This is how I help them step by step. Bear in mind this is the first post of a series of posts dedicated to training students to pass the oral exam. As students gain confidence, guidance will be less necessary and some of these steps will be either unnecessary or done by students as part of their learning process.


1. Brainstorming vocabulary. Learning progresses through prior knowledge, so tapping into students’ prior knowledge is an essential part of learning.

On the board, we brainstorm the vocabulary they already know. This is an important step because it helps students reinforce and bring to life the vocabulary studied in previous courses.

Then, I ask them some very simple questions where they can activate this vocabulary: What’s your favourite food? What is the most expensive restaurant that you have ever been to? What did you eat there?


2.Acquiring new vocabulary. We work on new vocabulary using a number of written and oral exercises. (Any good course book provides enough vocabulary input, at least to get started). It’s important to emphasize here the importance of learning words in chunks. Surely, you can teach the word “ obesity” on its own, but there some other words you really want to teach in collocations like, for example, “eating disorders” or to “be obsessed with”. Also important, essential I should say, is pronunciation.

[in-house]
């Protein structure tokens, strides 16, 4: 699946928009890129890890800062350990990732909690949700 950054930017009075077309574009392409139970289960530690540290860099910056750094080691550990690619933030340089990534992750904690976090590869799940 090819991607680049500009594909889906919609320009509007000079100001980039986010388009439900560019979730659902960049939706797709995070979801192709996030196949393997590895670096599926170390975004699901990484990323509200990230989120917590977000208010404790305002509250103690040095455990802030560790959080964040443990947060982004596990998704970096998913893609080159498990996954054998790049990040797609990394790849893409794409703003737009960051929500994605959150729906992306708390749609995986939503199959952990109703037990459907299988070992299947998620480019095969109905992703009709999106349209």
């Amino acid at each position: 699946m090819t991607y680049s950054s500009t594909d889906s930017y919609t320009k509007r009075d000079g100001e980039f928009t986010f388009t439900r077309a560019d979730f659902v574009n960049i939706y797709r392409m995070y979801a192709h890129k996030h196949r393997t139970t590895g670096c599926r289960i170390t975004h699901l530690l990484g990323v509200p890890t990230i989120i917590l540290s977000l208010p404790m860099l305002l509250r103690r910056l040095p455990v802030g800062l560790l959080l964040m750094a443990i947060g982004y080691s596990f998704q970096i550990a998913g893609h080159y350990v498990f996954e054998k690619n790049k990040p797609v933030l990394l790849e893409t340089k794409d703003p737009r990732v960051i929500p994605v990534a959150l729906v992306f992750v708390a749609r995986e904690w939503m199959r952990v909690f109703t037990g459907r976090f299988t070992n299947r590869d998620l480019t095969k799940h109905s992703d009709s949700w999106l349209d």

3.  Getting Ideas. Reading and Speaking. More often than not students find it hard to think on their feet. They find it difficult to come up with ideas that will fill in the 3 or 4 minutes allowed for this part.